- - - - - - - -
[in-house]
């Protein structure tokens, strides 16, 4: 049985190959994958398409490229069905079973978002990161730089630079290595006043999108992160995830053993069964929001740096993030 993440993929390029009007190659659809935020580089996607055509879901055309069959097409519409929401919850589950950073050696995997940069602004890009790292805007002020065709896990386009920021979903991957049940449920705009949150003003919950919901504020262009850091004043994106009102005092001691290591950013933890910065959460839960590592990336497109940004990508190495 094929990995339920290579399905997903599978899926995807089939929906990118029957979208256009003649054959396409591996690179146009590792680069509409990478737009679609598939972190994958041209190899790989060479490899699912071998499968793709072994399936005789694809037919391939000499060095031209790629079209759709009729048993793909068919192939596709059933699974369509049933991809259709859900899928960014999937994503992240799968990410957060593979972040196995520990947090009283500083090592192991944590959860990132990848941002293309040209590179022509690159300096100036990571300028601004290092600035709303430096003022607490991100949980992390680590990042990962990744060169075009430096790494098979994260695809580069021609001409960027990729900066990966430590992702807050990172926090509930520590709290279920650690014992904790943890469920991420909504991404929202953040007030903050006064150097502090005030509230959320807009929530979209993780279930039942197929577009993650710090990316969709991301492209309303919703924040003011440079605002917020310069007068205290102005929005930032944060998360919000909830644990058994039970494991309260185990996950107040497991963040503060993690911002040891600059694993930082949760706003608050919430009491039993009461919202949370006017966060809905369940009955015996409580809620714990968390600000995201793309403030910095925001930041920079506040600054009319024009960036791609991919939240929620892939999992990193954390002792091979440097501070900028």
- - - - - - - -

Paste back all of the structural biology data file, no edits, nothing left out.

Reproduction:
[in-house]
């Protein structure tokens, strides 16, 4: 049985190959994958398409490229069905079973978002990161730089630079290595006043999108992160995830053993069964929001740096993030 993440993929390029009007190659659809935020580089996607055509879901055309069959097409519409929401919850589950950073050696995997940069602004890009790292805007002020065709896990386009920021979903991957049940449920705009949150003003919950919901504020262009850091004043994106009102005092001691290591950013933890910065959460839960590592990336497109940004990508190495 094929990995339920290579399905997903599978899926995807089939929906990118029957979208256009003649054959396409591996690179146009590792680069509409990478737009679609598939972190994958041209190899790989060479490899699912071998499968793709072994399936005789694809037919391939000499060095031209790629079209759709009729048993793909068919192939596709059933699974369509049933991809259709859900899928960014999937994503992240799968990410957060593979972040196995520990947090009283500083090592192991944590959860990132990848941002293309040209590179022509690159300096100036990571300028601004290092600035709303430096003022607490991100949980992390680590990042990962990744060169075009430096790494098979994260695809580069021609001409960027990729900066990966430590992702807050990172926090509930520590709290279920650690014992904790943890469920991420909504991404929202953040007030903050006064150097502090005030509230959320807009929530979209993780279930039942197929577009993650710090990316969709991301492209309303919703924040003011440079605002917020310069007068205290102005929005930032944060998360919000909830644990058994039970494991309260185990996950107040497991963040503060993690911002040891600059694993930082949760706003608050919430009491039993009461919202949370006017966060809905369940009955015996409580809620714990968390600000995201793309403030910095925001930041920079506040600054009319024009960036791609991919939240929620892939999992990193954390002792091979440097501070900028």